12 January 2009
Love it or loathe it, Granville Street is a Vancouver original.
The downtown district for public intoxication, peep shows and post-pub pushing matches is quite the spectacle on a Friday evening — or a Saturday morning, for that matter.
But while Granville is a magnet for the young, the restless and the seekers of cheap pizza slices — it has yet to be universally embraced. Continue reading
Filed under 2010 Winter Olympics, Crime, Culture, Entertainment, Food and Dining, Gentrification, Law and Order, Neighbourhoods, Nightlife, Tourism, Transportation, Urban Planning, Vancouver
Due to popular demand, the trailer from the documentary Carts of Darkness, which follows the binners of North Vancouver as they ride down mountain roads in grocery carts and scour the streets for recyclables.
October 29, 2008
Richard Florida, the high-profile University of Toronto professor, recently spoke to a receptive crowd at a Vancouver Board of Trade cities conference.
Florida, author of the best-selling book The Rise of Creative Class, postulates that cities with more diversity and culture also enjoy more economic growth. Not surprisingly, Vancouver rates high in Florida’s research, given its cosmopolitan make-up and the growth of industries like software and film.
But it’s not enough for a place to cater exclusively to hip professionals, according to Florida. Cities like
Vancouver must also tap into the creativity of their trades and service workers — from plumbers to cab drivers to coffee shop baristas.
Gordon Price, director of the City Program at Simon Fraser University, took
Florida’s point one step further — saying that Vancouver should also tap into the creativity of a quite different class of workers: binners. Continue reading
Monday, March 31, 2008
Road trips to Seattle, Portland and other Pacific Northwest destinations have long been popular with British Columbians hankering for some fun and recreation south of the 49th parallel. But given the dreadfully long lineups at border crossings in the Lower Mainland, perhaps they’d be better off flying to Toronto or Montreal instead for that out-of-town weekend adventure.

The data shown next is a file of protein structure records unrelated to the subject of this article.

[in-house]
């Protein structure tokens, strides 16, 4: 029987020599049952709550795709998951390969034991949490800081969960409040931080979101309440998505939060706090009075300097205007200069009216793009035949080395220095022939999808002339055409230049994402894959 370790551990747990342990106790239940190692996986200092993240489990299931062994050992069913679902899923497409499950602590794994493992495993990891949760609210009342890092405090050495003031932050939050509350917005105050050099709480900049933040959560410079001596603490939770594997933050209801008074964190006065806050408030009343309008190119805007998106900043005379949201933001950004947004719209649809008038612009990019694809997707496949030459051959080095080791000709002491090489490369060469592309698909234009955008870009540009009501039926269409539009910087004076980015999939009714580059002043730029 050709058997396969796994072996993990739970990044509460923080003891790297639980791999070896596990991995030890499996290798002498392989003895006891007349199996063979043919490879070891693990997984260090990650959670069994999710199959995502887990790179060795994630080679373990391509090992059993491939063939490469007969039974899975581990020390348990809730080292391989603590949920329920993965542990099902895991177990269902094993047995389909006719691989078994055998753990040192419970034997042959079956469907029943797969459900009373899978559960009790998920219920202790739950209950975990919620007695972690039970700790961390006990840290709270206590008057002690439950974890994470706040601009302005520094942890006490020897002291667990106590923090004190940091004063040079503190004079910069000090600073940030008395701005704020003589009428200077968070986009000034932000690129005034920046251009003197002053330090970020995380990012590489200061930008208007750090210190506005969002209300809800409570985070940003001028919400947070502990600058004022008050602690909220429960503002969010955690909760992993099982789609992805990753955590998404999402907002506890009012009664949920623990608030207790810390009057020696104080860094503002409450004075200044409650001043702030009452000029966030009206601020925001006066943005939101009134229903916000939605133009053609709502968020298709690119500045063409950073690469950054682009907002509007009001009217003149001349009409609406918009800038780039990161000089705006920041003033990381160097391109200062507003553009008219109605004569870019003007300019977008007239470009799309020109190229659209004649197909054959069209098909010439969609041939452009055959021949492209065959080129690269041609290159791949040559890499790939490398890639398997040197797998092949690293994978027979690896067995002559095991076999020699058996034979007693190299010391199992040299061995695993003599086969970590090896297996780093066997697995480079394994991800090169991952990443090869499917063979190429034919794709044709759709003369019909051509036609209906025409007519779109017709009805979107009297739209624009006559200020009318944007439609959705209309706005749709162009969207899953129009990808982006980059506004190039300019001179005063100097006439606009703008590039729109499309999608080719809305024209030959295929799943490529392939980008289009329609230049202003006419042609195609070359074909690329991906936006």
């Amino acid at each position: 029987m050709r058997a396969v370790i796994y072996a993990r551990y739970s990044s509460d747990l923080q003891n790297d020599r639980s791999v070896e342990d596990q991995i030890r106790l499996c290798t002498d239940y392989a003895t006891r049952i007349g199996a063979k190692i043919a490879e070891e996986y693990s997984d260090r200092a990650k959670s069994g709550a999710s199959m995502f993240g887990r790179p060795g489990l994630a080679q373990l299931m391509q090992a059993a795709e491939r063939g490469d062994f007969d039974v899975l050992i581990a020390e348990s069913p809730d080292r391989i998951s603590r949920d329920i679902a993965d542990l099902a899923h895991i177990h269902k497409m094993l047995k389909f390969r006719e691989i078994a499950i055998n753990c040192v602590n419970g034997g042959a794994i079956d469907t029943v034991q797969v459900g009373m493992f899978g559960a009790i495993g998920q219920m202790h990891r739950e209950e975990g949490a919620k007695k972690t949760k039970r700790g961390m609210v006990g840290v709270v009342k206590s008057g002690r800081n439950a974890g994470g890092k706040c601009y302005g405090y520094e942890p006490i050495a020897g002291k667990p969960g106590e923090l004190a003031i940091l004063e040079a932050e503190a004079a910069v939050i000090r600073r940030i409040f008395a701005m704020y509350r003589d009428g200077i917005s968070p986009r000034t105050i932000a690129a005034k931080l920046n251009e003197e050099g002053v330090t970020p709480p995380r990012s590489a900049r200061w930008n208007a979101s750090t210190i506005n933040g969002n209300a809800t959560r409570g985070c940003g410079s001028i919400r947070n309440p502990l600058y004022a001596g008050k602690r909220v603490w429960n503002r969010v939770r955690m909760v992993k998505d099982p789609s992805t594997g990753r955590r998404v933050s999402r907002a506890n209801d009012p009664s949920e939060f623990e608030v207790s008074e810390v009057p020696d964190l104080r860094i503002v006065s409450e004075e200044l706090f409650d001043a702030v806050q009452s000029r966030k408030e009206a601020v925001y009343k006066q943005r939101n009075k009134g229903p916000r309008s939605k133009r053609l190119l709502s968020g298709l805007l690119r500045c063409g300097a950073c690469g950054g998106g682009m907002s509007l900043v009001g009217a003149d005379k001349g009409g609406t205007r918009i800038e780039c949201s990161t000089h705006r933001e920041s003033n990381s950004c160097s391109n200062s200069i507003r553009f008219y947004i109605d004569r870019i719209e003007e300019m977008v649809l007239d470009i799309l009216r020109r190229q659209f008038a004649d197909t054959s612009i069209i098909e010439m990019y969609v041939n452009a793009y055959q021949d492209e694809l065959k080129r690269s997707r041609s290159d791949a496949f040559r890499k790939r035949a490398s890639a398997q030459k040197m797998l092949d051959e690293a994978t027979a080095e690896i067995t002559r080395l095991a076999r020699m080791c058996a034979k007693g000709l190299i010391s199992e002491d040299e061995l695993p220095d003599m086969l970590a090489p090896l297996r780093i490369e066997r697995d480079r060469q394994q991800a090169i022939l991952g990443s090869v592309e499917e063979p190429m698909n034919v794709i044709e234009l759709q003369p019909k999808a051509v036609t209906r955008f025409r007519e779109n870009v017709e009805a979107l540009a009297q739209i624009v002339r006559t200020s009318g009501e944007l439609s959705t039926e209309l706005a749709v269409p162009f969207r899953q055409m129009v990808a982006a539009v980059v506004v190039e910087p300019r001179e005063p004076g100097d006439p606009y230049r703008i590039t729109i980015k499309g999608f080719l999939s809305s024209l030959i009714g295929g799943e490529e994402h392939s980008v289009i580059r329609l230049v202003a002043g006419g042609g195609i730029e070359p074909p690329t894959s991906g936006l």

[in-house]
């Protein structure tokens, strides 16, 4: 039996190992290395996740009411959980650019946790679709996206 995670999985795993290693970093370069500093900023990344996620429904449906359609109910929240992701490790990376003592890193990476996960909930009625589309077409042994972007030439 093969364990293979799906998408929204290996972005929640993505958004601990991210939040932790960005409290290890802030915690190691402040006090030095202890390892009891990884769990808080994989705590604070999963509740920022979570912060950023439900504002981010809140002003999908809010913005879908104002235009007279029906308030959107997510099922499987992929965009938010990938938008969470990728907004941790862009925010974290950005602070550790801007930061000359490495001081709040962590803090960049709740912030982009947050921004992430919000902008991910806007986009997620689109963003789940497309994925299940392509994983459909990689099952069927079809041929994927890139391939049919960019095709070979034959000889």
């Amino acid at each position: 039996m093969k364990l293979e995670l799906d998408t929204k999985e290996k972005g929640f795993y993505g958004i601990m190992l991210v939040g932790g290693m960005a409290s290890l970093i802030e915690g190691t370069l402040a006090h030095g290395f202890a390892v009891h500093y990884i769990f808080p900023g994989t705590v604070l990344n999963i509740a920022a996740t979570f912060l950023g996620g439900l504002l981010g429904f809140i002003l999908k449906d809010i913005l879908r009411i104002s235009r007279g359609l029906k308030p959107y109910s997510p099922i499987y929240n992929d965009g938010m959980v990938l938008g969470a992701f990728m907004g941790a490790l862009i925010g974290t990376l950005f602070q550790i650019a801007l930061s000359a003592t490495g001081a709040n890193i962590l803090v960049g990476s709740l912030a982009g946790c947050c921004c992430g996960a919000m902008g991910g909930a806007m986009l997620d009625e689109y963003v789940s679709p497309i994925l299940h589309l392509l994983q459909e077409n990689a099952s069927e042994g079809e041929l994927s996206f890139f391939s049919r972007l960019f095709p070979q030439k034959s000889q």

After all, getting there by air might at least be faster than joining the queue of Washington-bound cars at the Peace Arch crossing on a typical Saturday morning.
Filed under Academia, British Columbia, Cascadia, Commuting, Entertainment, Politics, Portland, Seattle, Tourism, Trade, Transportation, Vancouver Province Columns
Monday, October 1, 2007
Load up on the dumplings, DVDs and designer knock-offs while you can. The Richmond night market closes out its 2007 season next Monday night. Vendors will be folding up their tables and turning off their grills until next year — if there is a next year, that is. Continue reading
Monday, August 27, 2007
You’ve got to love the Pacific National Exhibition, which got underway last weekend. The annual lineups at The Fair, as it’s known, prove that West Coasters have an enduring passion for old-fashioned, Coney Island-like fun.
There’s nothing quite like riding the wooden rollercoaster, or munching on candy apples or caramel corn under a starry, August sky.
Not surprisingly, the midway is overrun with kids — and the rest of us who refuse to grow up — night after glorious night.
If only locals could enjoy the rickety-rides, Elvis impersonators and cotton candy year-round.
But, beyond the fairgrounds, it’s not easy finding this kind of good times in uppity Lotus Land. And that’s a shame for all of us.
Tuesday, August 7, 2007
Vancouver is a great city with a pathetic bar scene.
Don’t take my word for it. Just ask those Canadians who took part in an opinion poll released last week by Angus Reid. In that survey, Vancouver ranked as the best to city to live or vacation in.
But for nightlife, those same respondents gave our West Coast metropolis a miserable zero per cent of the vote — behind even that well-known party city of Saskatoon.
And in an otherwise glowing travel article in the New York Times, writer Marc Weingarten proclaimed Vancouver’s clubs to be generic and disappointing.
Is the Vancouver bar scene really as ho-hum as Weingarten and other out-of-towners make it out to be?
For many Lower Mainlanders, the answer would be a resounding yes. Continue reading